The decision to buy gold in times of financial stress is rooted in behavioral biases associated with the commodity’s long history as a currency (no longer true), a store of value and a safe haven asset. In the near past, gold was a strong safe haven in the aftermath of Sept. 11, 2001 and the Lehman Brothers bankruptcy in September 2008.
At the time of writing, the S&P 500 is down over 33% from its peak on Feb. 19. Surprisingly, gold is down about 5% as well.
This is likely due to the recent rush for liquidity as market participants scramble to shore up their accounts to meet margin calls. I expect that the situation will correct itself soon and gold will take its rightful place as a hedge to the stock market.
As a result, we will take a look back at several of the more recent bear markets to see how gold performed two years after the start of the recessionary period.
2007 bear market
The 2007 bear market started on Oct. 11, 2007. Two years later, while the stock market was down by about 38%, gold was up by 40%. That was about a 78% outperformance.
2000 bear market
The dotcom bear market began on March 23, 2000. While the market was down 25% two years later, gold held up well and was slightly above breakeven. It should be noted that the 2000 bear market was much longer than average (1.3 years) and did not bottom until Oct. 9, 2002. It also had a rare “W” bottom, versus the more conventional “V” bottom.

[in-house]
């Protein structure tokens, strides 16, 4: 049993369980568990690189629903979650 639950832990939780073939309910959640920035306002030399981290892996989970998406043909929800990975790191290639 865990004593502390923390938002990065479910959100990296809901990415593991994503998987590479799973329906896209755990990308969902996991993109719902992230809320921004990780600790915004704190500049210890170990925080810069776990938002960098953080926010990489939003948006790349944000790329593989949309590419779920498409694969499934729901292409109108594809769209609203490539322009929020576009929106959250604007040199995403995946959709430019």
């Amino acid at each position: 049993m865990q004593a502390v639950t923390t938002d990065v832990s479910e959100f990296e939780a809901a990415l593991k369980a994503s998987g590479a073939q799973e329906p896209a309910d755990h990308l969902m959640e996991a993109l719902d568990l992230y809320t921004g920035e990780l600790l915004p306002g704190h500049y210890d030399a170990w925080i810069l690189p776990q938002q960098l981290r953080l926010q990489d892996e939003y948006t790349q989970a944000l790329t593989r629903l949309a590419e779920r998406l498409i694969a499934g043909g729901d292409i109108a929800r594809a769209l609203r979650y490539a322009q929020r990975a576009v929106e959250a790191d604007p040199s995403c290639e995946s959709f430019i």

If we were to extend the period to the bottom of the bear market in October 2002, gold’s outperformance reached nearly 60% as compared to the S&P 500 (gold was up by 10% while the S&P 500 was down by almost 50%).
1990 bear market
The 1990 bear market was fairly mild. Even though gold held up well while the recession was ongoing, gold underperformed the index two years out from the start of the decline.
Based on the past bear markets accompanied by a recession, it appears that holding gold in times of panic and the subsequent down period can pay off substantially. The last two bear markets were quite severe and gold excelled as a hedge. In contrast, the 1990 bear market was mild and gold did not work well.
This is something to think about as we enter another bear market in 2020. While it has not yet been determined if it will be a very bad one, it may be wise to load up on the yellow metal.
While cash is king, in times like these, gold is a beautiful queen.
Disclosure: The author is long the SPDR Gold Trust (GLD) via shares and options.
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